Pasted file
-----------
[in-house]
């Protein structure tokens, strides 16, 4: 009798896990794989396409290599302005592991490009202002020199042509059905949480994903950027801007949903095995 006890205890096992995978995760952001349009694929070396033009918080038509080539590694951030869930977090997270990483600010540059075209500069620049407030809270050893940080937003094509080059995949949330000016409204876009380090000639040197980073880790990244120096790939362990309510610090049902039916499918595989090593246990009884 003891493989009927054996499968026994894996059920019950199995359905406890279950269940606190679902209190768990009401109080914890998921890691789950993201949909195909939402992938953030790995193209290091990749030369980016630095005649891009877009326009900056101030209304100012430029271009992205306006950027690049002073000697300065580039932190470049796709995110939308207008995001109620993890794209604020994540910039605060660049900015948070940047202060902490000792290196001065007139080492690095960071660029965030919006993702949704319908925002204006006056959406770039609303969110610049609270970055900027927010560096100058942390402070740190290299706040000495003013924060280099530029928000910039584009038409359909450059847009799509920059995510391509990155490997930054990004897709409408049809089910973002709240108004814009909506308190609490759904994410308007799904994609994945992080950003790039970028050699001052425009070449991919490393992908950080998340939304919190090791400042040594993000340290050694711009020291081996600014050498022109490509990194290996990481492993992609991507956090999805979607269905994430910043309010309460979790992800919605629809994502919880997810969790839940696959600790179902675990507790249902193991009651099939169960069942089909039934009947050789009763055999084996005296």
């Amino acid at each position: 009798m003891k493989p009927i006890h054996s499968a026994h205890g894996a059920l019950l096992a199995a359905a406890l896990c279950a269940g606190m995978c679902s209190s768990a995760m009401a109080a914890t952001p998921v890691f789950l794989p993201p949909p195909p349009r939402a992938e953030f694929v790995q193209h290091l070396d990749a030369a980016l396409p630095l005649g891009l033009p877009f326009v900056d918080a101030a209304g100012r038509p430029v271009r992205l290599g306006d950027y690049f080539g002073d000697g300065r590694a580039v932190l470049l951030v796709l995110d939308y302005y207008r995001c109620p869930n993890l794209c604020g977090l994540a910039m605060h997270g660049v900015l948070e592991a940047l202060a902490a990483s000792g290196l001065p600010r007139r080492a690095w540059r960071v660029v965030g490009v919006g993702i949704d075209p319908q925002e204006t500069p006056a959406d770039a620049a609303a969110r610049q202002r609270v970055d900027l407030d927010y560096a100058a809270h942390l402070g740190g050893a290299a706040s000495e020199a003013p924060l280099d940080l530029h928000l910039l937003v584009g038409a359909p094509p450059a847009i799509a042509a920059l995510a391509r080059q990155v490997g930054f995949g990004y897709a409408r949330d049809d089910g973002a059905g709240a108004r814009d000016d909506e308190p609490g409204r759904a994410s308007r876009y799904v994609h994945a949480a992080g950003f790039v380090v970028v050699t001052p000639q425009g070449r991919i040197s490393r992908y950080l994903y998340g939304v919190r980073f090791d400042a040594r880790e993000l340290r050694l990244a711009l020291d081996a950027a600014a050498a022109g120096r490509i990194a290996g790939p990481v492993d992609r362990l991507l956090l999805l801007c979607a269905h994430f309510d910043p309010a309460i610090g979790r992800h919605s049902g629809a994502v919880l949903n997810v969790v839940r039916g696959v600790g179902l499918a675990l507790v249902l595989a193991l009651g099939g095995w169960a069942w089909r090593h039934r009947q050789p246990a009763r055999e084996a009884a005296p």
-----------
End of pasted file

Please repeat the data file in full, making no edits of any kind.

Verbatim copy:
[in-house]
């Protein structure tokens, strides 16, 4: 009798896990794989396409290599302005592991490009202002020199042509059905949480994903950027801007949903095995 006890205890096992995978995760952001349009694929070396033009918080038509080539590694951030869930977090997270990483600010540059075209500069620049407030809270050893940080937003094509080059995949949330000016409204876009380090000639040197980073880790990244120096790939362990309510610090049902039916499918595989090593246990009884 003891493989009927054996499968026994894996059920019950199995359905406890279950269940606190679902209190768990009401109080914890998921890691789950993201949909195909939402992938953030790995193209290091990749030369980016630095005649891009877009326009900056101030209304100012430029271009992205306006950027690049002073000697300065580039932190470049796709995110939308207008995001109620993890794209604020994540910039605060660049900015948070940047202060902490000792290196001065007139080492690095960071660029965030919006993702949704319908925002204006006056959406770039609303969110610049609270970055900027927010560096100058942390402070740190290299706040000495003013924060280099530029928000910039584009038409359909450059847009799509920059995510391509990155490997930054990004897709409408049809089910973002709240108004814009909506308190609490759904994410308007799904994609994945992080950003790039970028050699001052425009070449991919490393992908950080998340939304919190090791400042040594993000340290050694711009020291081996600014050498022109490509990194290996990481492993992609991507956090999805979607269905994430910043309010309460979790992800919605629809994502919880997810969790839940696959600790179902675990507790249902193991009651099939169960069942089909039934009947050789009763055999084996005296």
């Amino acid at each position: 009798m003891k493989p009927i006890h054996s499968a026994h205890g894996a059920l019950l096992a199995a359905a406890l896990c279950a269940g606190m995978c679902s209190s768990a995760m009401a109080a914890t952001p998921v890691f789950l794989p993201p949909p195909p349009r939402a992938e953030f694929v790995q193209h290091l070396d990749a030369a980016l396409p630095l005649g891009l033009p877009f326009v900056d918080a101030a209304g100012r038509p430029v271009r992205l290599g306006d950027y690049f080539g002073d000697g300065r590694a580039v932190l470049l951030v796709l995110d939308y302005y207008r995001c109620p869930n993890l794209c604020g977090l994540a910039m605060h997270g660049v900015l948070e592991a940047l202060a902490a990483s000792g290196l001065p600010r007139r080492a690095w540059r960071v660029v965030g490009v919006g993702i949704d075209p319908q925002e204006t500069p006056a959406d770039a620049a609303a969110r610049q202002r609270v970055d900027l407030d927010y560096a100058a809270h942390l402070g740190g050893a290299a706040s000495e020199a003013p924060l280099d940080l530029h928000l910039l937003v584009g038409a359909p094509p450059a847009i799509a042509a920059l995510a391509r080059q990155v490997g930054f995949g990004y897709a409408r949330d049809d089910g973002a059905g709240a108004r814009d000016d909506e308190p609490g409204r759904a994410s308007r876009y799904v994609h994945a949480a992080g950003f790039v380090v970028v050699t001052p000639q425009g070449r991919i040197s490393r992908y950080l994903y998340g939304v919190r980073f090791d400042a040594r880790e993000l340290r050694l990244a711009l020291d081996a950027a600014a050498a022109g120096r490509i990194a290996g790939p990481v492993d992609r362990l991507l956090l999805l801007c979607a269905h994430f309510d910043p309010a309460i610090g979790r992800h919605s049902g629809a994502v919880l949903n997810v969790v839940r039916g696959v600790g179902l499918a675990l507790v249902l595989a193991l009651g099939g095995w169960a069942w089909r090593h039934r009947q050789p246990a009763r055999e084996a009884a005296p």